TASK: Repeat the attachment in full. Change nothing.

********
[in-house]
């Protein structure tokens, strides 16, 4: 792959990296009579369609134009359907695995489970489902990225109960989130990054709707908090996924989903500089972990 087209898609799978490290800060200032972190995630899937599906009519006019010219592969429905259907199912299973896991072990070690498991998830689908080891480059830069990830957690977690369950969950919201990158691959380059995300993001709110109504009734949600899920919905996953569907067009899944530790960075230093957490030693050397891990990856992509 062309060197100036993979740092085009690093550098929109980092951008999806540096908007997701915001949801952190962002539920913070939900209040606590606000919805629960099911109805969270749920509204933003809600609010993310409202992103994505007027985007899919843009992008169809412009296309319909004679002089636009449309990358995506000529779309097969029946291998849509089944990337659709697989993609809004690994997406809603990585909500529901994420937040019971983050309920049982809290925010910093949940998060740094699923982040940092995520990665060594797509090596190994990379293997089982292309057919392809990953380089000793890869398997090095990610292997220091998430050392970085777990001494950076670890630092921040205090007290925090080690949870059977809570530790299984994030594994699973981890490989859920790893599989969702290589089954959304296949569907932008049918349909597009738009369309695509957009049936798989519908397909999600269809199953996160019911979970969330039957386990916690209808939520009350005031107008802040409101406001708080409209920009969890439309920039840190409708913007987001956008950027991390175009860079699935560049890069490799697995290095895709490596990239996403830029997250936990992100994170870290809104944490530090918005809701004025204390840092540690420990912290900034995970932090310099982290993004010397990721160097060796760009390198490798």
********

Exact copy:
[in-house]
């Protein structure tokens, strides 16, 4: 792959990296009579369609134009359907695995489970489902990225109960989130990054709707908090996924989903500089972990 087209898609799978490290800060200032972190995630899937599906009519006019010219592969429905259907199912299973896991072990070690498991998830689908080891480059830069990830957690977690369950969950919201990158691959380059995300993001709110109504009734949600899920919905996953569907067009899944530790960075230093957490030693050397891990990856992509 062309060197100036993979740092085009690093550098929109980092951008999806540096908007997701915001949801952190962002539920913070939900209040606590606000919805629960099911109805969270749920509204933003809600609010993310409202992103994505007027985007899919843009992008169809412009296309319909004679002089636009449309990358995506000529779309097969029946291998849509089944990337659709697989993609809004690994997406809603990585909500529901994420937040019971983050309920049982809290925010910093949940998060740094699923982040940092995520990665060594797509090596190994990379293997089982292309057919392809990953380089000793890869398997090095990610292997220091998430050392970085777990001494950076670890630092921040205090007290925090080690949870059977809570530790299984994030594994699973981890490989859920790893599989969702290589089954959304296949569907932008049918349909597009738009369309695509957009049936798989519908397909999600269809199953996160019911979970969330039957386990916690209808939520009350005031107008802040409101406001708080409209920009969890439309920039840190409708913007987001956008950027991390175009860079699935560049890069490799697995290095895709490596990239996403830029997250936990992100994170870290809104944490530090918005809701004025204390840092540690420990912290900034995970932090310099982290993004010397990721160097060796760009390198490798």